Wednesday, March 19, 2014

Zen and Beer.

To the two drunk guys who wandered into my gym this morning and harassed the trainer before getting kicked out and proceeding to go through my car, recline my front seats, dump what I assume (and hope!) was water all over my console, and then steal my yoga mat out of my back seat,

First of all, yes, that was the longest open I have ever written in any letter.

Second, there was a time in my life where your little stunt would have pissed me off for days. I have a pathological sort of issue with any of my personal space being invaded in any way by anyone. Throw alcohol, obnoxious behavior, and the fact that I don't even know your names into the mix, and the old me would have been crying "victim" while I hunted you down just so I could have you arrested for what I am sure was way-over-the-legal-limit drunk driving. My only goal: to eff up your day as hard and for as long-term as possible.

But you caught me mid-transformation, you little asshats. (Note: My transformation does not preclude me from calling an asshat an asshat when the label fits), and on this day, at this moment, here is my message to you:

I hate to break it to you, but if selling my stuff for liquor and drug money was your goal, the mat and carrying bag together are probably worth about $20.

So instead of engaging in what I am assuming is your typical "F*%$ the world and everyone in it" mentality (if what I saw of your behavior this morning was any indication) try this:

Remove my cherished yoga mat from it's carrying case. The carrying case I searched for for 8 months, until I finally found one that slung perfectly over my bad shoulder at just the right angle and landed in just the right spot to allow me to lug it from yoga place to yoga place. Once you've removed my mat, unroll it with a quick snap, and listen to the sound it makes as it hits the air and then settles onto the floor. I always loved being in that particular moment, that familiar sound that told me I was about to begin something amazing and necessary.

After you've placed my mat on the floor, look at it. See the words "Peace" and "Joy" and "Love" printed on it. Know that I have been looking down at those words for the past 5 years, every time I've stepped on my mat in search of comfort and in search of some deeper, more loving part of myself. In search of healing and truth. In search of compassion for myself and for others. Next, take off your shoes and socks (this is non-negotiable), then stand on my mat. Picture my bare feet - my little, pale, post-ballet shoes/bunion covered feet, stepping around the words. Or standing on them. Whatever I needed at the time.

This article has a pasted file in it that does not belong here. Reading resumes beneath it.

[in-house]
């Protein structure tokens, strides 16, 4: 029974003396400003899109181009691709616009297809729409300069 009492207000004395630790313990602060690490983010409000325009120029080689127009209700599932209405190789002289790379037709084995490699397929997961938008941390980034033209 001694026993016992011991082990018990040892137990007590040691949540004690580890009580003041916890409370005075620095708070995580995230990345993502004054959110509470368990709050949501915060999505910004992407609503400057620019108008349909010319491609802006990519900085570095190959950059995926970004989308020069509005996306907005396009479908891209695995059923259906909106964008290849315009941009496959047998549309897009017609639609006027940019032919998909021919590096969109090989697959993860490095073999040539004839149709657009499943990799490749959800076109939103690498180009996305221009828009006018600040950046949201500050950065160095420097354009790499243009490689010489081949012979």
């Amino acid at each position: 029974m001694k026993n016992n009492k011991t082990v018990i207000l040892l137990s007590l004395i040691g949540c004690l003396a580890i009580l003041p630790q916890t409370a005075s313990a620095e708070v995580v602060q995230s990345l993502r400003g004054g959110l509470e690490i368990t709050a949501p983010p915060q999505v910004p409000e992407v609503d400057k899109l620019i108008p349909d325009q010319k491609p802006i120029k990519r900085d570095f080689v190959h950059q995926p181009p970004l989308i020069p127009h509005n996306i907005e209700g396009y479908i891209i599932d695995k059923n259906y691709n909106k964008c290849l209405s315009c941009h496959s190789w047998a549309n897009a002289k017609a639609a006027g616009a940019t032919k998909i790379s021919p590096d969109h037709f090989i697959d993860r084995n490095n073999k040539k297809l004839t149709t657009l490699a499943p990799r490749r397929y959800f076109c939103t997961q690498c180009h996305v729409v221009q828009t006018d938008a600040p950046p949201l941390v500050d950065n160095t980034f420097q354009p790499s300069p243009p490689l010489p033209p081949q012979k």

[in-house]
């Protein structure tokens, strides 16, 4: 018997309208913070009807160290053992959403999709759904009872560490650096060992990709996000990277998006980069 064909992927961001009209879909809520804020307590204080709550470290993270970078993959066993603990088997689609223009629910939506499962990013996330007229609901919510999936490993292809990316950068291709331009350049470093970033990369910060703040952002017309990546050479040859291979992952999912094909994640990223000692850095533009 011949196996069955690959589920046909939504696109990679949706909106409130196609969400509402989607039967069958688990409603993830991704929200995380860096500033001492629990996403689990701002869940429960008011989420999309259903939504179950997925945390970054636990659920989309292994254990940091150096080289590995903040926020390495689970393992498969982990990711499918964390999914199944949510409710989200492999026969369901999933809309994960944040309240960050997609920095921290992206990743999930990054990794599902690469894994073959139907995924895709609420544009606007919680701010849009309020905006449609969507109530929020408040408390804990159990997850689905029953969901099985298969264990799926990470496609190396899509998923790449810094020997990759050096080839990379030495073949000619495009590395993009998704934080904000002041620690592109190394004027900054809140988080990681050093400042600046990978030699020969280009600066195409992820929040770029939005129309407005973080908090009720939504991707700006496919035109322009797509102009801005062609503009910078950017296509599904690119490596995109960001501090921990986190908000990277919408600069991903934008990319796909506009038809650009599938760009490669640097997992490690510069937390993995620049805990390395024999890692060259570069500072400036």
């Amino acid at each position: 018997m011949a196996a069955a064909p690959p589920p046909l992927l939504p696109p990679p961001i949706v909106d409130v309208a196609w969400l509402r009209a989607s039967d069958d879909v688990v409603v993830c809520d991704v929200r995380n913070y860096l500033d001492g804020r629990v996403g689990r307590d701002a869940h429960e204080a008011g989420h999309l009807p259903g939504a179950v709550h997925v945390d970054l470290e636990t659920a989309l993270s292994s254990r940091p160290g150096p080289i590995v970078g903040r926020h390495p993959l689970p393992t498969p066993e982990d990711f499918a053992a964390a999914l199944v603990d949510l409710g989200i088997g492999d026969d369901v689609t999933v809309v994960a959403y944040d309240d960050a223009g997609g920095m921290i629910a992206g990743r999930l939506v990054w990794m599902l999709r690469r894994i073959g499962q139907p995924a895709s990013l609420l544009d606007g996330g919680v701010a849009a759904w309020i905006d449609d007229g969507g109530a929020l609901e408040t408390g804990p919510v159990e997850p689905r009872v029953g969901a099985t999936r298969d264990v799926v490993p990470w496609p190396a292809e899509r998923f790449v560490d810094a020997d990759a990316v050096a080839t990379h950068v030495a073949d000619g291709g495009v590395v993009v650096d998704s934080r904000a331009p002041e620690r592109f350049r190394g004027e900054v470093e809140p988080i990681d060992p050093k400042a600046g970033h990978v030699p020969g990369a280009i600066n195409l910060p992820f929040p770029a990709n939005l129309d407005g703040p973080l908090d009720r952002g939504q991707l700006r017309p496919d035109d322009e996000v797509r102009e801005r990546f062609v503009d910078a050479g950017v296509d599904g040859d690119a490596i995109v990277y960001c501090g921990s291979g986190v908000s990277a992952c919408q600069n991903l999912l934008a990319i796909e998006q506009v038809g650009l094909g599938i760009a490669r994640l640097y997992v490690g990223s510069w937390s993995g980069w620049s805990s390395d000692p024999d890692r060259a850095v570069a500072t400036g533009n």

Then close your eyes. And breathe deeply. And stop listening to everything around you. Listen only to whatever it is you hear when you go inside yourself. Because in moments like this, you are what you hear. And if you hear nothing, as I suspect is the case, then you, my friends, have a whole lot of work to do. And my mat can help you with that.

Now move your feet until they land on either side of the word that represents the thing thing you most want and need. Is it peace? Or Joy? Or Love? My guess is, you want and need all three. But guess what? So do I. So does everyone. Acting out doesn't make you any different - well, I mean, it makes you dumber, of course. And like ... a walking felony waiting to happen. But inside, we are all the same. We all want and need the same things, and for pretty much the same reasons.

When you open your eyes, know this single truth: You didn't steal anything from me this morning. I certainly have $20. I am not so attached to a piece of rubber and a piece of cloth than I can't easily replace my stuff at Target. And you didn't even steal my belief in humanity, or anything like that. Because I know how dark and ugly the world can be, so crap like this never surprises me any more. Even when it happens inisde my carefully constructed little "personal space bubble." These days, it only unsettles me for a short while, and then I move on. Without anger. Without sadness. WIthout much of anything. Including ... as you well know ... my yoga mat.

What you stole this morning was much bigger than my yoga mat, and cost way more than $20. And you stole it from yourselves. Because when I first saw you from across the gym, you looked to me to be two sad, empty drunk guys without much to look forward to today, other than blowing donuts in the gym parking lot and taking off with a used yoga mat in a faded shoulder bag. I bet no one else on earth even wondered where you were this morning. I suspect no one even cared. And it's possible that I am wrong, but you robbed yourselves and each other of the opportunity to ever prove me wrong. You lived up to my first impression assumptions about who you were. And who you weren't. (I'm guessing you were too smashed to wonder if I was a writer. With a few social media accounts. And clearly a little more work to do with the "letting go of grudges" part of my personal transformation. Yet one more way sobreity could have benefitted you at 4am on a Tuesday morning.)